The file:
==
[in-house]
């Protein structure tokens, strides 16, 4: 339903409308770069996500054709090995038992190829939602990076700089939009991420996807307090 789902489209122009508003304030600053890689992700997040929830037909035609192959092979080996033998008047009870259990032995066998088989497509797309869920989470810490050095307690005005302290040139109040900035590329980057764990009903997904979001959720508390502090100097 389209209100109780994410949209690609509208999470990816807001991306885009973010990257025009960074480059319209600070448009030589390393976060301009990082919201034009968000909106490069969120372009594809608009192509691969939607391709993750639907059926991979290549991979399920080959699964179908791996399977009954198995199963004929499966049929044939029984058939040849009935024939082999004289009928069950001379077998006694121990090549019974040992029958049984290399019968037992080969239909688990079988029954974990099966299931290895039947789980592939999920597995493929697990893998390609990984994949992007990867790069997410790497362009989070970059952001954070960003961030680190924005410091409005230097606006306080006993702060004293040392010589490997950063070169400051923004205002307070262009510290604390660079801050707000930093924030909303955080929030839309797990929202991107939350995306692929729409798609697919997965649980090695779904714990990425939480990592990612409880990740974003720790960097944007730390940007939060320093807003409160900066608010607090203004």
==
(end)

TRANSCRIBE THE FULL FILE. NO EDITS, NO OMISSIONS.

[in-house]
């Protein structure tokens, strides 16, 4: 339903409308770069996500054709090995038992190829939602990076700089939009991420996807307090 789902489209122009508003304030600053890689992700997040929830037909035609192959092979080996033998008047009870259990032995066998088989497509797309869920989470810490050095307690005005302290040139109040900035590329980057764990009903997904979001959720508390502090100097 389209209100109780994410949209690609509208999470990816807001991306885009973010990257025009960074480059319209600070448009030589390393976060301009990082919201034009968000909106490069969120372009594809608009192509691969939607391709993750639907059926991979290549991979399920080959699964179908791996399977009954198995199963004929499966049929044939029984058939040849009935024939082999004289009928069950001379077998006694121990090549019974040992029958049984290399019968037992080969239909688990079988029954974990099966299931290895039947789980592939999920597995493929697990893998390609990984994949992007990867790069997410790497362009989070970059952001954070960003961030680190924005410091409005230097606006306080006993702060004293040392010589490997950063070169400051923004205002307070262009510290604390660079801050707000930093924030909303955080929030839309797990929202991107939350995306692929729409798609697919997965649980090695779904714990990425939480990592990612409880990740974003720790960097944007730390940007939060320093807003409160900066608010607090203004």